Not too many fans there yet:
It’s about to start: the American flag is being carried in.
What I learned yesterday: the flag is never allowed to tough the ground, not when it’s carried like here, nor when it’s being hoisted on a mast or lowered again.
The teams, led by the referees, march in:
The Scorpions are the ones in white, the Islanders those in light blue. The referees, btw, didn’t have a difficult job as is was quite a fiat game: two yellow cards only, and those not because of really bad fouls.
The players are introduced individually:
The scoreboard, of course, indicates the “real” purpose of this stadium, football.
And then, as usual here in the US at any public or sports event, the national anthems [yes, plural here since Puerto Rico, as a “Commonwealth” has its own] are being played:
Just a remark here: the guitarrist who played the national anthem surely needs some more practice as he had to stop twice to try and remember how to proceed with the tune!
And then the game started. Following are just a few scenes:
Why is it, the “armchair coach” 😉 asks, that there are so many “whites” in the middle of the playing field, just in front of the penalty area, while nobody seems to care about the one Islander in the foreground on the right?
Neither the corner kick nor the free kick led to a goal for the Scorpions and in the end, unfoirtunately, they lost 2:1 against the Islanders. :( After two exchanges at around the 60th minute [two fresh forwards, Dutchman Hans Denissen and US Jeff Cunningham came in] the Scorpions’ game did improve and they scored, but that plus a real last-minute offense during the last 15 minutes of the game did not lead to any goal.
Finally, something really remarkable about the Scorpions: even if they are a professional soccer club, all the profits go to “Soccer for a Cause” and “Morgan’s Wonderland“, a disneyworld-like fun-park for the disabled [all attractions are wheelchair accessible] and the non-disabled alike, which millionaire and philanthropist [and owner of the Scorpions], Gordon Hartmann [his daughter Morgan, after whom this parkhas been named, is herself handicapped], initiated and, with lots of his own money, built. Besides being the owner and founder, Hartmann is one of the big supporters of the Scorpions and they thank him for that by giving their financial support to this great project of his, which, btw, also includes 13 smaller soccer/sports fields as Hartmann is a great believer in helping youngsters and adolescents to become/stay healthy by sports.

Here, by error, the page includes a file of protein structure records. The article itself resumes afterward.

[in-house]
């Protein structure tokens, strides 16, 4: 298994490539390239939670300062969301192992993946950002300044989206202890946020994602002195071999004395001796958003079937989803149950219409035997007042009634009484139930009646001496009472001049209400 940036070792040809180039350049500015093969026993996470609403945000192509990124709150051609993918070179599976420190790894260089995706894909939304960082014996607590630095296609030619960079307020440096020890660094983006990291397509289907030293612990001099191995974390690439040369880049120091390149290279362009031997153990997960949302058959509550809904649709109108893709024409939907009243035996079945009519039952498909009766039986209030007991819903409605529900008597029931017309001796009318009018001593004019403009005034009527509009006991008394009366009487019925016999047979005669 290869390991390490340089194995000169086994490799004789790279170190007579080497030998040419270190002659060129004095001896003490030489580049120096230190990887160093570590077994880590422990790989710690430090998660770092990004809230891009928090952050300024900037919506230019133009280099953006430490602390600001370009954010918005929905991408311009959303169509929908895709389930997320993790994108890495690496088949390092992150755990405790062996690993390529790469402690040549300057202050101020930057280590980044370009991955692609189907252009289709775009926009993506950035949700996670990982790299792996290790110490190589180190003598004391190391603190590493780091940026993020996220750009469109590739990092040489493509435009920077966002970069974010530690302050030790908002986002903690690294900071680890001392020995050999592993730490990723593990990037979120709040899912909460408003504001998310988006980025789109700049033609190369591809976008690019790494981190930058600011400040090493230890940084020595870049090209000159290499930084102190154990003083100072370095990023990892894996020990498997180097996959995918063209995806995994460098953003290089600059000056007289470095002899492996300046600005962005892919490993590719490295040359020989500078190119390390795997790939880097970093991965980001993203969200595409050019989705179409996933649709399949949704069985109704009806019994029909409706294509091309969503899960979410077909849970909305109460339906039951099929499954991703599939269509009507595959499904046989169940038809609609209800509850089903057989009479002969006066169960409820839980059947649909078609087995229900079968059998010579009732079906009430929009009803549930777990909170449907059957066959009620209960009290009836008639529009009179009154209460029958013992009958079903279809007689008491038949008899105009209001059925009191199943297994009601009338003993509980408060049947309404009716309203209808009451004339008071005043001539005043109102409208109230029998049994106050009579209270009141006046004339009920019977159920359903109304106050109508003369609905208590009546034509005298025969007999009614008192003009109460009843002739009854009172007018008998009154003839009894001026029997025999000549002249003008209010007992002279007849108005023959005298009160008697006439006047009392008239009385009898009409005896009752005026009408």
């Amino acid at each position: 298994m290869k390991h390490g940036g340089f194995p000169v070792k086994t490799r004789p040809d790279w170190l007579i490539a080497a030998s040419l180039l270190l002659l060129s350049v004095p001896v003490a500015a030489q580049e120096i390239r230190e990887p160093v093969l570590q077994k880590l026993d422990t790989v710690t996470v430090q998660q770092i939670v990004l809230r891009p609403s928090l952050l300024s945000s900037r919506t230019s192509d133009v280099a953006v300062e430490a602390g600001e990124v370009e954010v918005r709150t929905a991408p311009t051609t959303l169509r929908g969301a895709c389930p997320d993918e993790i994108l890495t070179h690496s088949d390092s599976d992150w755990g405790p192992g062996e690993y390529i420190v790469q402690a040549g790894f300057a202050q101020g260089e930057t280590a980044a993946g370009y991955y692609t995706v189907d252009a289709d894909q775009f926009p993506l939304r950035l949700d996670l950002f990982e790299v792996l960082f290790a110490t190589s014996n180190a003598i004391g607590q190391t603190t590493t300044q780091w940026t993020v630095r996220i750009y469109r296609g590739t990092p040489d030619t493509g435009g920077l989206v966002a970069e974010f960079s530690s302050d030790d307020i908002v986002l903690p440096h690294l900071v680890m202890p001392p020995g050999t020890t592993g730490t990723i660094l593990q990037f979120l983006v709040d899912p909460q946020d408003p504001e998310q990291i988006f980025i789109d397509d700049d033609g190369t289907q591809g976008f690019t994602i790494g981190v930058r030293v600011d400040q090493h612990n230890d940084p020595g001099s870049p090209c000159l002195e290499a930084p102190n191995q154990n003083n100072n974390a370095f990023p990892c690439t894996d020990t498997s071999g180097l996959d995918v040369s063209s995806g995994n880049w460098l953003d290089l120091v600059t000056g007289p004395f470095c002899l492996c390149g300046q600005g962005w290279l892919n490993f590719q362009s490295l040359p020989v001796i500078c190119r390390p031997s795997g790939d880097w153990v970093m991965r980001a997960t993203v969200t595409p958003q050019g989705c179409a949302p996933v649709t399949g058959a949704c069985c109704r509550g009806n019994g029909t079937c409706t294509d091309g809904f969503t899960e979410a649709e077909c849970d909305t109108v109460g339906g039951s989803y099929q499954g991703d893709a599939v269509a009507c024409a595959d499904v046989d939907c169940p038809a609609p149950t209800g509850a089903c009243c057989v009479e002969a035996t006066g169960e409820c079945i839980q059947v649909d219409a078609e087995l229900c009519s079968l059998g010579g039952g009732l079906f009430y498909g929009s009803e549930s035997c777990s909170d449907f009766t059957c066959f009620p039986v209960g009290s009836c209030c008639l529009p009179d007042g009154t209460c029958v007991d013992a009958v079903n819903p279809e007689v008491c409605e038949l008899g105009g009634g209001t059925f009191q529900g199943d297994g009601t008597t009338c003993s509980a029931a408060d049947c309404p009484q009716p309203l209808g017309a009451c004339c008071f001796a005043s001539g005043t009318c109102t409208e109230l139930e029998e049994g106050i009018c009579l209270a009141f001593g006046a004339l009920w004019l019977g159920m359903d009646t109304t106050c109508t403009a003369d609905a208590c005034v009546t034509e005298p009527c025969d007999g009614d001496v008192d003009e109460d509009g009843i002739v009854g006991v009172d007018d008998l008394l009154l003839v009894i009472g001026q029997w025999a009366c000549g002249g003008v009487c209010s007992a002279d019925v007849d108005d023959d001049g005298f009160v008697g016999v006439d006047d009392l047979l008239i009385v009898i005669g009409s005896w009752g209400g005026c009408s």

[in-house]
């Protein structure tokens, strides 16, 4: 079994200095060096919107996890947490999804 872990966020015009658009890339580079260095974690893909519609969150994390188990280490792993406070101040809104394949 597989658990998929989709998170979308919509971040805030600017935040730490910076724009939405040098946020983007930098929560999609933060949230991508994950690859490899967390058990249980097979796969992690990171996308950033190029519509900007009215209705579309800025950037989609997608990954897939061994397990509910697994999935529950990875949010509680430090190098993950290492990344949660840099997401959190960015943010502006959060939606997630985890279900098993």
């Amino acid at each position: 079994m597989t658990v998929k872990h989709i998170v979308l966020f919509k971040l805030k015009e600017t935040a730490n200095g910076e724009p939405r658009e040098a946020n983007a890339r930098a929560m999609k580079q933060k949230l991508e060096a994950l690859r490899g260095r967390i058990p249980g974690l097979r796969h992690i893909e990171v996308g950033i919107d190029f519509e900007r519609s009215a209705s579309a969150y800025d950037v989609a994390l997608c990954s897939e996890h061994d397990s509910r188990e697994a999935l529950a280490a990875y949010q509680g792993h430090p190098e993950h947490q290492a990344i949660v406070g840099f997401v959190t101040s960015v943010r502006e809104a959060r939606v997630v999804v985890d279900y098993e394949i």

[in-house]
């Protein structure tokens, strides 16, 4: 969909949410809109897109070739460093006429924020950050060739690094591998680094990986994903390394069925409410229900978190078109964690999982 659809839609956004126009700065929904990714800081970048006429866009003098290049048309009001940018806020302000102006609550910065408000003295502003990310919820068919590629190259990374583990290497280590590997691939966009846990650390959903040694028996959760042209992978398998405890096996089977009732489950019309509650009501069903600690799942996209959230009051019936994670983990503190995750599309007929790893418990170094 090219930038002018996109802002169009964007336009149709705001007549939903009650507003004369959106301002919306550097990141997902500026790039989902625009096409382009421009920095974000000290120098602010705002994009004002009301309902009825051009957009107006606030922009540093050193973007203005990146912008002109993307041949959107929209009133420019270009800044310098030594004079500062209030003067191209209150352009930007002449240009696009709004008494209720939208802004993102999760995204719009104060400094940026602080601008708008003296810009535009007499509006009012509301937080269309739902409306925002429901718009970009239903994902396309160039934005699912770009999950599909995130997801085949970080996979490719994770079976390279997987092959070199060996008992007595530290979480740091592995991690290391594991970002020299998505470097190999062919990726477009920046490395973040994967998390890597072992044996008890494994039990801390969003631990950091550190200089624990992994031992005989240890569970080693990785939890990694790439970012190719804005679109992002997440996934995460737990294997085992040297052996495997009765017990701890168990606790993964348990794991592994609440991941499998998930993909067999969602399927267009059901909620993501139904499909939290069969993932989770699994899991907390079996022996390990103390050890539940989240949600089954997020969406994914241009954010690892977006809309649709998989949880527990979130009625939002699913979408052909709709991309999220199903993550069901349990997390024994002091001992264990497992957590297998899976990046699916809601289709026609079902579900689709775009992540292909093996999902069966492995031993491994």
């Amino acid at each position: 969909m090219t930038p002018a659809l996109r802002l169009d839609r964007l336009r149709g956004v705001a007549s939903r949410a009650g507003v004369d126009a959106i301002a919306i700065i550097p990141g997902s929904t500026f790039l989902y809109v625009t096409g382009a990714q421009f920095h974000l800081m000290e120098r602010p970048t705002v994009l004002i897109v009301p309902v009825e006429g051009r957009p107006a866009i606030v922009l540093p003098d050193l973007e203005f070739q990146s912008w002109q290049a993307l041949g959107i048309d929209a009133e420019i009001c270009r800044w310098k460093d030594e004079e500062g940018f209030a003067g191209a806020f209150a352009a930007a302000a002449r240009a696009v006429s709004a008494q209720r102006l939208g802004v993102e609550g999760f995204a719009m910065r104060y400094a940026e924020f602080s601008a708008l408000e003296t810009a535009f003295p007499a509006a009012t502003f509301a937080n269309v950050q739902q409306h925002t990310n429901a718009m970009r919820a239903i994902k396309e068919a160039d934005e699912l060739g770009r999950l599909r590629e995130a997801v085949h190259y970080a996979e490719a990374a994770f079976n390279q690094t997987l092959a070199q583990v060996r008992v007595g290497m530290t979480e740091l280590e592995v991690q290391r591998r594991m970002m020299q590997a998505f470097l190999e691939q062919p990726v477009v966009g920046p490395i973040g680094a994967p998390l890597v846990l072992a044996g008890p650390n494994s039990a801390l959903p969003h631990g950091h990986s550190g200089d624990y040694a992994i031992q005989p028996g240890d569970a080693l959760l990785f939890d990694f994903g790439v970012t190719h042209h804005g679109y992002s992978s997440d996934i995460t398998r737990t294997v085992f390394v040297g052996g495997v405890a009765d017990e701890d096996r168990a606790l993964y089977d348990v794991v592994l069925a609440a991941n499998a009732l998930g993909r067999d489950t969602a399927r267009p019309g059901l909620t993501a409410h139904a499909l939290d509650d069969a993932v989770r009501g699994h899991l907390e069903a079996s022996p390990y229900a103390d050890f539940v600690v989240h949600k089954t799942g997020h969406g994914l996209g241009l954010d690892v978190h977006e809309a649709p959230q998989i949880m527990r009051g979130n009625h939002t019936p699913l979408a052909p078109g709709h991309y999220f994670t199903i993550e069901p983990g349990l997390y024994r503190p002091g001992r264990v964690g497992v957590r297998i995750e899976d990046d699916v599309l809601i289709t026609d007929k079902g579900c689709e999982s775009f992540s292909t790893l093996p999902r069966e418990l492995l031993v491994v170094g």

Um diesen Eintrag in Deutsch zu lesen, hier klicken.
- Ties that bind: Scorpions, Strikers meeting for third time this season (kens5.com)
- NASL Week 18: A Look Back (soccerbyives.net)
- Goal: Investing in Soccer, but Not for a Profit (nytimes.com)
- Scorpions seek payback at Puerto Rico (mysanantonio.com)
- Scorpions grind through tough schedule (mysanantonio.com)
- Goal: Investing in Soccer, but Not for a Profit (nytimes.com)
- Campos scores two, destroying Silverbacks again (mysanantonio.com)
- Islanders erase gap atop NASL table (mysanantonio.com)